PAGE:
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The Art of Deceptive Statistics

The Art of Deceptive Statistics

Author: James Carlson

To make aware how statistics and grahs can be presented in a way that is misleading.

Cover Art: by: Xavigm

With 3 vids and an introduction I give a few examples about how statistics can be deceptively construed to tell a reader what you want them to see, rather than how things actually may be.

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Before You Watch the Videos

     The goal here is to demonstrate how someone can

present statistical data in such a way that you can be

misinformed. Someone can use data to make you think

something that isn't necessarily true. Of course, I can't

give you every example of statistical abuse, but I hope

you begin to look at graphs and data more closely.


     Start questioning that person's intent with their data,

and start questioning where and how the data was




One of my videos got messed up so I had to pull it. I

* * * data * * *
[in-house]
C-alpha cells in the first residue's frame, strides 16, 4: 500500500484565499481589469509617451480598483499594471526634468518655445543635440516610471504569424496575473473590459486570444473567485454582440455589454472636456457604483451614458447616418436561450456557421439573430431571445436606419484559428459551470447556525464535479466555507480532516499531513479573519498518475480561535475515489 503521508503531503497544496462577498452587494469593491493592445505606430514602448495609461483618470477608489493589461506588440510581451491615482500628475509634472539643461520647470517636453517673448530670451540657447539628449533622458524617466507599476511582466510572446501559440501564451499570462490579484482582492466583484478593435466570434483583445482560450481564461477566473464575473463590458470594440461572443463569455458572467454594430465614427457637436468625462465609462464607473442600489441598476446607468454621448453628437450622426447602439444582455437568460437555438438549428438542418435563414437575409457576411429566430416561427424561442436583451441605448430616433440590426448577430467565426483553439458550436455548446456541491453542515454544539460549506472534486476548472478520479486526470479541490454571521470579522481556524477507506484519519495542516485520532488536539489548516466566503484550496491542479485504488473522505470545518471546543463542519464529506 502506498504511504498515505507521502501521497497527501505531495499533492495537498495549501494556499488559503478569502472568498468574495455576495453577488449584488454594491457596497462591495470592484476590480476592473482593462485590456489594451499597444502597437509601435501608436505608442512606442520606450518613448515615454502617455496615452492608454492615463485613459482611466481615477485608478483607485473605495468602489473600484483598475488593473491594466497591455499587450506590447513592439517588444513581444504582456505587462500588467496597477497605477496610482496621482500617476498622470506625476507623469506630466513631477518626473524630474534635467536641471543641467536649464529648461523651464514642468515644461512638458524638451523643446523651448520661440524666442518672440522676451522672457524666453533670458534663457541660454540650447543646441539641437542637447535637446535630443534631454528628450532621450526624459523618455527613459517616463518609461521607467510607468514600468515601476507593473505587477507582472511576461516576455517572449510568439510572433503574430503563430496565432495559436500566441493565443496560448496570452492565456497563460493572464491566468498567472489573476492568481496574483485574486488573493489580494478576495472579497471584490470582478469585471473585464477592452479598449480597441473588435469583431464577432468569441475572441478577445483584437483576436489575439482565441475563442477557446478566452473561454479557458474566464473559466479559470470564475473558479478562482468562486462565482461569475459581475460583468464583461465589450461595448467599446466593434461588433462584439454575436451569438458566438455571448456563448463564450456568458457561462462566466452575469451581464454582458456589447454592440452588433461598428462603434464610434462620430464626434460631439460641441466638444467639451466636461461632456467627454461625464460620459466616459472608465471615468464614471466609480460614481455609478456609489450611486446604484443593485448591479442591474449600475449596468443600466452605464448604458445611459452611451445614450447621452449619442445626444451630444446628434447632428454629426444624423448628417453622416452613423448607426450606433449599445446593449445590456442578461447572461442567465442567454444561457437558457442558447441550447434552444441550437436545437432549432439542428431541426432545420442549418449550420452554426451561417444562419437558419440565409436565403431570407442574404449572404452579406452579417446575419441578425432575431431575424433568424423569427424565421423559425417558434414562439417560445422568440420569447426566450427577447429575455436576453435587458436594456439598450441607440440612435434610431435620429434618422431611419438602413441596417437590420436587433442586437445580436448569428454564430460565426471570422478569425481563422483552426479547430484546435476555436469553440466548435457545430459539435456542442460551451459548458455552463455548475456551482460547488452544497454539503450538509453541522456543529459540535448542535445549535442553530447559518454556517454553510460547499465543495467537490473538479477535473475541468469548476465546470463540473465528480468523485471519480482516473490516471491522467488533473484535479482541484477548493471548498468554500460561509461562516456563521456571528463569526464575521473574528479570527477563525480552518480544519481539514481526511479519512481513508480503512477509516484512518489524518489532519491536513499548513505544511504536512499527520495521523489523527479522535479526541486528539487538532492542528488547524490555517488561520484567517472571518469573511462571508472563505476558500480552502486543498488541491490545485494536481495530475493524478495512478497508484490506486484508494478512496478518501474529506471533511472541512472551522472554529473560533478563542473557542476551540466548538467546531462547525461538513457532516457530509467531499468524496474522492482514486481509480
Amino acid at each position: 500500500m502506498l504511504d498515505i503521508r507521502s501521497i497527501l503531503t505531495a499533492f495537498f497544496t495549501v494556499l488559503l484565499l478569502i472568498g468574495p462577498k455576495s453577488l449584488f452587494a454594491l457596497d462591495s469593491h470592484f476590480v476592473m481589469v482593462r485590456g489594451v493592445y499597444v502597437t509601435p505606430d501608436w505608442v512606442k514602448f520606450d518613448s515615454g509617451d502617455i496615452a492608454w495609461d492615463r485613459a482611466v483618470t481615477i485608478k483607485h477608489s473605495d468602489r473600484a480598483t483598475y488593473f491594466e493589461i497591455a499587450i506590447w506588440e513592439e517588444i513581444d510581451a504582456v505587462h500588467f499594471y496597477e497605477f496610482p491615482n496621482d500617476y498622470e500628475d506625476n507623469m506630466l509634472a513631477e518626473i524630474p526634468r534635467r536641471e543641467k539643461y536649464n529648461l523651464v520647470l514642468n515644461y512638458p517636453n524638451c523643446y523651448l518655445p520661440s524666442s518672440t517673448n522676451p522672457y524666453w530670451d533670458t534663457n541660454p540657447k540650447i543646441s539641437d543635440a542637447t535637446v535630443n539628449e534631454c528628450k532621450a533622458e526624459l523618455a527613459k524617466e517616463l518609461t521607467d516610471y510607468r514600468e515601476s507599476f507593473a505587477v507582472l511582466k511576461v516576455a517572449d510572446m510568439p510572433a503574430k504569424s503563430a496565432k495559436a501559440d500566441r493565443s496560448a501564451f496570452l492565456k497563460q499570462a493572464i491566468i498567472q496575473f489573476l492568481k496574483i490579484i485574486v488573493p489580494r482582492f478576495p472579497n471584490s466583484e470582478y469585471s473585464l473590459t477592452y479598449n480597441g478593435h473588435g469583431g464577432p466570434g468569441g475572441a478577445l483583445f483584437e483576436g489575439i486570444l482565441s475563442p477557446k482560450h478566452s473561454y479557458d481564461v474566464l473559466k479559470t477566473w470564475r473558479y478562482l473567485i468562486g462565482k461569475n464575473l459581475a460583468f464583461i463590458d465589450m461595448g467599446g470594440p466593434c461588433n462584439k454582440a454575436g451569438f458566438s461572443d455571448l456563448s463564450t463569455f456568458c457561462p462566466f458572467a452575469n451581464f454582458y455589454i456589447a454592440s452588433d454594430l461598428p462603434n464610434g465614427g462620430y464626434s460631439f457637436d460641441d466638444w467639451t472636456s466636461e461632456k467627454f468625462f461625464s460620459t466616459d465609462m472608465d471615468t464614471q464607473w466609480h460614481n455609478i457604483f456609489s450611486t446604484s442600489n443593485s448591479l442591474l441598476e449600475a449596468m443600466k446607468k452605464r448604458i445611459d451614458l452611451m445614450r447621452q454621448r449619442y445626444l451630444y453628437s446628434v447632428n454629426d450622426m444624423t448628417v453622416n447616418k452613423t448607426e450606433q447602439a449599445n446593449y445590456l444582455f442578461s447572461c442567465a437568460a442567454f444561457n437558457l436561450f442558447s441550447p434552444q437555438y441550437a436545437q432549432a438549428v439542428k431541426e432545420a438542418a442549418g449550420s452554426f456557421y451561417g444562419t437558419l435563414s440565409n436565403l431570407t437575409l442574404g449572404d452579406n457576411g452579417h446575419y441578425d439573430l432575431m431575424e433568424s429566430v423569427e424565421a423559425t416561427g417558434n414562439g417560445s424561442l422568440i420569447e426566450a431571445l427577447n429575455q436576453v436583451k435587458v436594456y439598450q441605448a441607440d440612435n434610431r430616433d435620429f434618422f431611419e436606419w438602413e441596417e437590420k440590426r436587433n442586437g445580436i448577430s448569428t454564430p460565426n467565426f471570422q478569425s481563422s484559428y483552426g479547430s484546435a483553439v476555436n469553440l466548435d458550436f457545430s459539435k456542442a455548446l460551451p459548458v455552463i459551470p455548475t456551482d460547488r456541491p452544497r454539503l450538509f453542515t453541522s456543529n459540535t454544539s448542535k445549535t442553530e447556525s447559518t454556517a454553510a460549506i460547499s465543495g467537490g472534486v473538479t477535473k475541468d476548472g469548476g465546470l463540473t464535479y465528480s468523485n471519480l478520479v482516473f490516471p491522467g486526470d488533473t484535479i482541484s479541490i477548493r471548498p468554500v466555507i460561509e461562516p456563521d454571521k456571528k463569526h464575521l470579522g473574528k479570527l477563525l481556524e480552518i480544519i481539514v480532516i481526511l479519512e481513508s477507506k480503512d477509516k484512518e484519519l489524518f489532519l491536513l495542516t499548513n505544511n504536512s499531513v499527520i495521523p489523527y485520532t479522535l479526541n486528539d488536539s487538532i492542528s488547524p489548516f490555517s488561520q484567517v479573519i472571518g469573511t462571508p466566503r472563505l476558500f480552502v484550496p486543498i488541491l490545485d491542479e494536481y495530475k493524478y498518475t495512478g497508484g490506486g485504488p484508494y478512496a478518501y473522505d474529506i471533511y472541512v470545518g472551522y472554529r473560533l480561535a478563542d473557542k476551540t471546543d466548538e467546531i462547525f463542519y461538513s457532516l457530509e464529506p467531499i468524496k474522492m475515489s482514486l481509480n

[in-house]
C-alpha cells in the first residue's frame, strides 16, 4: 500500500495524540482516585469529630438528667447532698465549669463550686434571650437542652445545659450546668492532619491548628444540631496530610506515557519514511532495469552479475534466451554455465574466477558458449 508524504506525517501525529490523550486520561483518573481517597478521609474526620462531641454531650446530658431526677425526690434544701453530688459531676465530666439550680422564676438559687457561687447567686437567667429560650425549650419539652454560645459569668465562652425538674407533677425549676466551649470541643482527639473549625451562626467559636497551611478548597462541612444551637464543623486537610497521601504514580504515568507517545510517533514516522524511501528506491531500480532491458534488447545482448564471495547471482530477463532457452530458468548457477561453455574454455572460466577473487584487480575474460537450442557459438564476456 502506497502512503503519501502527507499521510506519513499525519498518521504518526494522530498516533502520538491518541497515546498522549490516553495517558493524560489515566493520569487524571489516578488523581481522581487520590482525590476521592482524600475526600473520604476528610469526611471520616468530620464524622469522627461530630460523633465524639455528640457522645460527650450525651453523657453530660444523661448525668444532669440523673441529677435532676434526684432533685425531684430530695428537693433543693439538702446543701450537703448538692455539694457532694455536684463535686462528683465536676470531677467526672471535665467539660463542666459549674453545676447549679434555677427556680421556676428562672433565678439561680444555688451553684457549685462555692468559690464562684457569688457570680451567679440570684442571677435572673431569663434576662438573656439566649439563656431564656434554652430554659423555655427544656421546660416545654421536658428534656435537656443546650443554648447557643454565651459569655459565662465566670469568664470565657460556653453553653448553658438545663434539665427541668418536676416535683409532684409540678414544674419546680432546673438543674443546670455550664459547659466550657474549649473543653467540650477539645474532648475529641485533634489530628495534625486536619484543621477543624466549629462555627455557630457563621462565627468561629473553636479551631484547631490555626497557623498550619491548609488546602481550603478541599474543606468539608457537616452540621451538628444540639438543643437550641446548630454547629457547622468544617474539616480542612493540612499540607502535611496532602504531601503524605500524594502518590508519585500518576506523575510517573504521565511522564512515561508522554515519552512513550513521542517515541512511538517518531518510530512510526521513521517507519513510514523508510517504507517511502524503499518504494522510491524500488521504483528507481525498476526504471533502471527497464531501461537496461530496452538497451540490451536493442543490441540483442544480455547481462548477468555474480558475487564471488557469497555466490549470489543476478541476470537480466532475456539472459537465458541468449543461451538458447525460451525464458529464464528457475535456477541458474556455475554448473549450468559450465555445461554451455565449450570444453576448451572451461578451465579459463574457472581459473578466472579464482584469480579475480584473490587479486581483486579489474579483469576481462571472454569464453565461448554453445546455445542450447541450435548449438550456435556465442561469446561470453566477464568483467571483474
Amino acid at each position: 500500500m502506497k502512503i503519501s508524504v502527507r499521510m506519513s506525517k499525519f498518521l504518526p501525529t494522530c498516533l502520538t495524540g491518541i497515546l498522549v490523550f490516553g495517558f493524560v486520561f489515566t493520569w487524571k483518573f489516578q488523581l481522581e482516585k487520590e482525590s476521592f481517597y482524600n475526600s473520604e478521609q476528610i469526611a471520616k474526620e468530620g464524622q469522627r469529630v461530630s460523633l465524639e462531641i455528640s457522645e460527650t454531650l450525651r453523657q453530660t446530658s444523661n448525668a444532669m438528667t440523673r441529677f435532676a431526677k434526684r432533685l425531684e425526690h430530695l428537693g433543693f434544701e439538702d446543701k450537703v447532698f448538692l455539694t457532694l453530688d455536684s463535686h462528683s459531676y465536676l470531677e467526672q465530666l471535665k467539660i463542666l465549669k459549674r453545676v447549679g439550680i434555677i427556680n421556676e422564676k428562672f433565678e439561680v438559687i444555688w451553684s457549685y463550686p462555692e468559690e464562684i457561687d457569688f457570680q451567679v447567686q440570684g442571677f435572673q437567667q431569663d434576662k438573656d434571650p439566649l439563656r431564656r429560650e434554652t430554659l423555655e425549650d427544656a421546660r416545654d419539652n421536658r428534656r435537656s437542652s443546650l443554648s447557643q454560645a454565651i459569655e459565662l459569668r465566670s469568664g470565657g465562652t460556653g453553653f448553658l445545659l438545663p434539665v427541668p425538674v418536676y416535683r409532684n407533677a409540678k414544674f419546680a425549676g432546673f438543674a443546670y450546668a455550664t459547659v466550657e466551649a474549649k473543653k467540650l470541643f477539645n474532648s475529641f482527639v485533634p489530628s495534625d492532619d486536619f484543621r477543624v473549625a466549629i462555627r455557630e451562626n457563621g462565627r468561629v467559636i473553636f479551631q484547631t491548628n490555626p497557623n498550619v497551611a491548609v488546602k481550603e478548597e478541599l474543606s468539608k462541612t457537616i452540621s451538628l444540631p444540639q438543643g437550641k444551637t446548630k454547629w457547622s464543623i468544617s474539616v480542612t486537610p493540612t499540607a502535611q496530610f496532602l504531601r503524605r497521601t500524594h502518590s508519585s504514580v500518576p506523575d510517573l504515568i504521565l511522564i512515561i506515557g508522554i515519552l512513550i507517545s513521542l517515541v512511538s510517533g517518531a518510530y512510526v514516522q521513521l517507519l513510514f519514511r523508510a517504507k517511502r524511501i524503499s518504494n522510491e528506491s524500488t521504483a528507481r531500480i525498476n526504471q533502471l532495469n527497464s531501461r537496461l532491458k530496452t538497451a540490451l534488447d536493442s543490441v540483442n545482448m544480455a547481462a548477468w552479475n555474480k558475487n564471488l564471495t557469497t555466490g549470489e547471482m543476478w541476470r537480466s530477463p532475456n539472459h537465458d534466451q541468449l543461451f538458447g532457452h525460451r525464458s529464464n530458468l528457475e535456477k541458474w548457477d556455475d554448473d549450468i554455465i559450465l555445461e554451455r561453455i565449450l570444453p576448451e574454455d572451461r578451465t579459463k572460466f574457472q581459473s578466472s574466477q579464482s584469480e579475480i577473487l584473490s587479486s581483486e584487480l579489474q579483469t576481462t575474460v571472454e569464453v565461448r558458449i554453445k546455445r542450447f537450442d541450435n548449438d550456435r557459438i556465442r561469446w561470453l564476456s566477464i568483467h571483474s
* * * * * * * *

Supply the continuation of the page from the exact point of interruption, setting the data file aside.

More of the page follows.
really believe the website at the bottom will be your

biggest help here.

Example 1

Source: Johnson, Robert. Elementary Statistics, Sixth Edition. PWS-KENT Publishing Company. Boston, 1992

Example 2 (was supposed to be 3rd before my video broke)

Source: Source: Johnson, Robert. Elementary Statistics, Sixth Edition. PWS-KENT Publishing Company. Boston, 1992

Check this out!

These are some good examples of faulty statisics

with good explanations of what's wrong with the

presentation of that data.


Especially, look at the example about women in

science, and how the website criticizing bad stats

makes sure to site a good source.